The BCS Chartered Institute for IT is pushing to get more young people involved in politics through the use of technology.
The organisation said that young people will become "politically disenfranchised unless they harness technology to access political information and get involved in the political process".
The BCS will work with YouthNet, a charity that aims to help young people make informed choices by providing them with information, as part of the Savvy Citizens campaign.
Half of all 18 to 24 year-olds are not even registered to vote, according to the BCS, and just over a third believe that politics is a waste of time.
"It is anachronistic that young people, probably the most digitally enabled in society, are not making use of the new platforms to get savvy and participate in the political process," said BCS president Elizabeth Sparrow.
"With the Savvy Citizens campaign the BCS hopes that more young people will play an active part in their futures by using the internet to get savvier about the political process."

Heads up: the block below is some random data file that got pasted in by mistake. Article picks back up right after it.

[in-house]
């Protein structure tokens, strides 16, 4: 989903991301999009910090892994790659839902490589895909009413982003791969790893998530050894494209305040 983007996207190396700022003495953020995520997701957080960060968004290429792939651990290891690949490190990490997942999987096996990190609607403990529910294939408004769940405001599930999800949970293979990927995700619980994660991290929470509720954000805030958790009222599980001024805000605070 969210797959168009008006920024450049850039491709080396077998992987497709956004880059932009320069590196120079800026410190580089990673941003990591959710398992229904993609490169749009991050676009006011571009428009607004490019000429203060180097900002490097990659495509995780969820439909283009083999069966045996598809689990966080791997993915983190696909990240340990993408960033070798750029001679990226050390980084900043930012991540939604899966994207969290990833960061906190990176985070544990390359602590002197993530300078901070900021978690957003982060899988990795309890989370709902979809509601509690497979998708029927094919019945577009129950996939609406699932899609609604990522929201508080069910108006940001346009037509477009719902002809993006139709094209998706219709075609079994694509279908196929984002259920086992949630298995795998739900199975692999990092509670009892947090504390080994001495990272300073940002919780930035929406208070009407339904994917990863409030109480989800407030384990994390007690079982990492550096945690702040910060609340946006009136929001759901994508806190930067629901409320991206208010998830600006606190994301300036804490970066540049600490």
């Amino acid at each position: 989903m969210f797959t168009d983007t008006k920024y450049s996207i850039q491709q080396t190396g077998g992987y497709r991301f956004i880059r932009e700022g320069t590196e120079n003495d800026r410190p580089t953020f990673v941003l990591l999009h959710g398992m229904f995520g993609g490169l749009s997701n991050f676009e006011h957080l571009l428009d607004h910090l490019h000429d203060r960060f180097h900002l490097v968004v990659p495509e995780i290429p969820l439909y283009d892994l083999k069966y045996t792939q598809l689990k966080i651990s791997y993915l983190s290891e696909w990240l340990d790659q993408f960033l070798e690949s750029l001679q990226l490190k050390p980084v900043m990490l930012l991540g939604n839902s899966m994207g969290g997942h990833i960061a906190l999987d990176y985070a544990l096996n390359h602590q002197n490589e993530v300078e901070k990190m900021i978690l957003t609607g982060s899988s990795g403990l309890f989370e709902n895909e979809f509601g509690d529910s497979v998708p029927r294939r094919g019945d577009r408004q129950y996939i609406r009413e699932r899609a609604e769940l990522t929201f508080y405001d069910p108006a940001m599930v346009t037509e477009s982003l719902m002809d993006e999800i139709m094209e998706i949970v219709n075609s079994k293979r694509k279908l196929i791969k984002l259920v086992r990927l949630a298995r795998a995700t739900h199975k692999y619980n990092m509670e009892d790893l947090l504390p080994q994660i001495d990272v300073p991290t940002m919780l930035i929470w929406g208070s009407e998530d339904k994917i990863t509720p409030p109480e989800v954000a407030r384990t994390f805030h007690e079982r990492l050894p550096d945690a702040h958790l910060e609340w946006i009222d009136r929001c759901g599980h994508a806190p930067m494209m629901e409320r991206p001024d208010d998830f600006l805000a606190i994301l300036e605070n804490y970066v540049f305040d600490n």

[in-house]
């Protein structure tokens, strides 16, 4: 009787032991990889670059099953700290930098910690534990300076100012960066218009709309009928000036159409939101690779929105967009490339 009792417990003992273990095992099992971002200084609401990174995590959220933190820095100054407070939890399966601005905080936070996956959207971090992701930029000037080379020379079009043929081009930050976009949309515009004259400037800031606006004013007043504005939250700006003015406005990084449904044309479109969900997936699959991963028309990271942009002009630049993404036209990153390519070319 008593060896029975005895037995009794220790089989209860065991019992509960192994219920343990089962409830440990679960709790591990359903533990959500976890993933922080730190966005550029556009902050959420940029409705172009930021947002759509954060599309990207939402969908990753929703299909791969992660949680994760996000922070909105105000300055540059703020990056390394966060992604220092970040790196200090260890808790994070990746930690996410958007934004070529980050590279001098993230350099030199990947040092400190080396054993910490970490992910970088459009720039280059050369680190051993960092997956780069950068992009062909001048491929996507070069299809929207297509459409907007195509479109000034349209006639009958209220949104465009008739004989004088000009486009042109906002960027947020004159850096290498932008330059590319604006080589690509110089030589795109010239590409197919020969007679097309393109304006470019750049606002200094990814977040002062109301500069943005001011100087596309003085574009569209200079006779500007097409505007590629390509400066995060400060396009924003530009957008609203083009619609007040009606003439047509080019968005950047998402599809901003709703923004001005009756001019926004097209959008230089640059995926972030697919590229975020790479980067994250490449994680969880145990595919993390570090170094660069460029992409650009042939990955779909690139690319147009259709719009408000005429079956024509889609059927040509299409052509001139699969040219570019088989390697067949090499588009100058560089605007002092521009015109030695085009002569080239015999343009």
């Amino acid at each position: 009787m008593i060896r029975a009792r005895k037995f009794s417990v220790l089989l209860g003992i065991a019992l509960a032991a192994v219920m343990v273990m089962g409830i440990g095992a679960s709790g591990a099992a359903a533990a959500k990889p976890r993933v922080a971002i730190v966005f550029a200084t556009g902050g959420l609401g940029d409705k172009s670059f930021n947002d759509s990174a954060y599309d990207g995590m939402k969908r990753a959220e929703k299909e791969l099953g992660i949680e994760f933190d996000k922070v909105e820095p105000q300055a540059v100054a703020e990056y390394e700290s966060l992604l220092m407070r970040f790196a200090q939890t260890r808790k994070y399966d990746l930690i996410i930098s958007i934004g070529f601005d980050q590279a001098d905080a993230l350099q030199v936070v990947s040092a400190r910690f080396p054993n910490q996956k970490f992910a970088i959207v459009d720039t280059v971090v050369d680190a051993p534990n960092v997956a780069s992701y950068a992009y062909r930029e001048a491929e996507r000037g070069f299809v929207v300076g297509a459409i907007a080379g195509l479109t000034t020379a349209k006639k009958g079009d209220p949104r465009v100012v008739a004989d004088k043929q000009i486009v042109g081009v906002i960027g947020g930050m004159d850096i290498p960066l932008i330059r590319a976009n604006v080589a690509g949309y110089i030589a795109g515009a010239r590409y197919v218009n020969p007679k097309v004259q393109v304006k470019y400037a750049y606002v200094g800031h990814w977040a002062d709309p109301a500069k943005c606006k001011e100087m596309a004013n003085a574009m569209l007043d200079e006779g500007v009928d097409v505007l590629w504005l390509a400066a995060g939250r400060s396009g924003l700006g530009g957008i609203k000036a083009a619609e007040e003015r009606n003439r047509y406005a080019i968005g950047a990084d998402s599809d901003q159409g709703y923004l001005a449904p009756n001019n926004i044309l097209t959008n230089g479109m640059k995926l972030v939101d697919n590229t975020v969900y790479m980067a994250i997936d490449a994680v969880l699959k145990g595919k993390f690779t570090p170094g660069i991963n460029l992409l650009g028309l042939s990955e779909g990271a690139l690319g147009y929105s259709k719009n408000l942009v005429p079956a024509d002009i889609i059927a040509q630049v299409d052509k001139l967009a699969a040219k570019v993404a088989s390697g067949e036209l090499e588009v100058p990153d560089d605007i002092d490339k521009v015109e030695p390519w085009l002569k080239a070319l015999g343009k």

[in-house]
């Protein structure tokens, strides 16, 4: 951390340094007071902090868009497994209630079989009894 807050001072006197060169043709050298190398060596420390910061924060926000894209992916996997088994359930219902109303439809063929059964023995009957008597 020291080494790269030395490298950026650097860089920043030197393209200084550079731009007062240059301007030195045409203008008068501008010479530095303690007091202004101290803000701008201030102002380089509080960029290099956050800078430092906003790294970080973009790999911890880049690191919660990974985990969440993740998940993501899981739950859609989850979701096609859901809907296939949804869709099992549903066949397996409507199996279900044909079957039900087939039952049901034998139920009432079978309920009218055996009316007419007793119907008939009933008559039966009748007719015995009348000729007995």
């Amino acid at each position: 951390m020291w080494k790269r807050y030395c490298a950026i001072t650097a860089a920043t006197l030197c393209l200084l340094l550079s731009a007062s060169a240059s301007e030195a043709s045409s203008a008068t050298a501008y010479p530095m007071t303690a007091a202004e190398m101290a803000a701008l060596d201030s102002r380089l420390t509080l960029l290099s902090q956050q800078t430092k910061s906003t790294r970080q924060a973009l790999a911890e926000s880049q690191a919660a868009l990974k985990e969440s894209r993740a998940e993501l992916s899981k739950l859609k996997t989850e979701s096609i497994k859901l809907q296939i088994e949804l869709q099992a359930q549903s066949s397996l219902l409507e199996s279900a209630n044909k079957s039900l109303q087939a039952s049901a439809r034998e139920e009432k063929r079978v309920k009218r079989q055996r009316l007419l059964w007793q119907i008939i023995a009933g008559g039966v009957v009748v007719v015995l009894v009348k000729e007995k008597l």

Fiona Dawe, chief executive at YouthNet, added: "Through our services we know that many young people are interested in politics and are passionate about issues affecting all of us. What's important is that politics is accessible to people of all ages."
The BCS has launched a number of supporting web sites, including a Facebook page.
Japanese researchers develop a flexible screen worn on the skin that they claim can monitor patients' heart rate and other vitals
ZenFone 5 Pro appears to boast a Snapdragon 845 SOC, an Adreno 630 GPU and 6GB of RAM
Pilot project will serve 300 homes to start with
The IoT faces significant compatibility challenges, which could be avoided for blockchain by adopting Hyperledger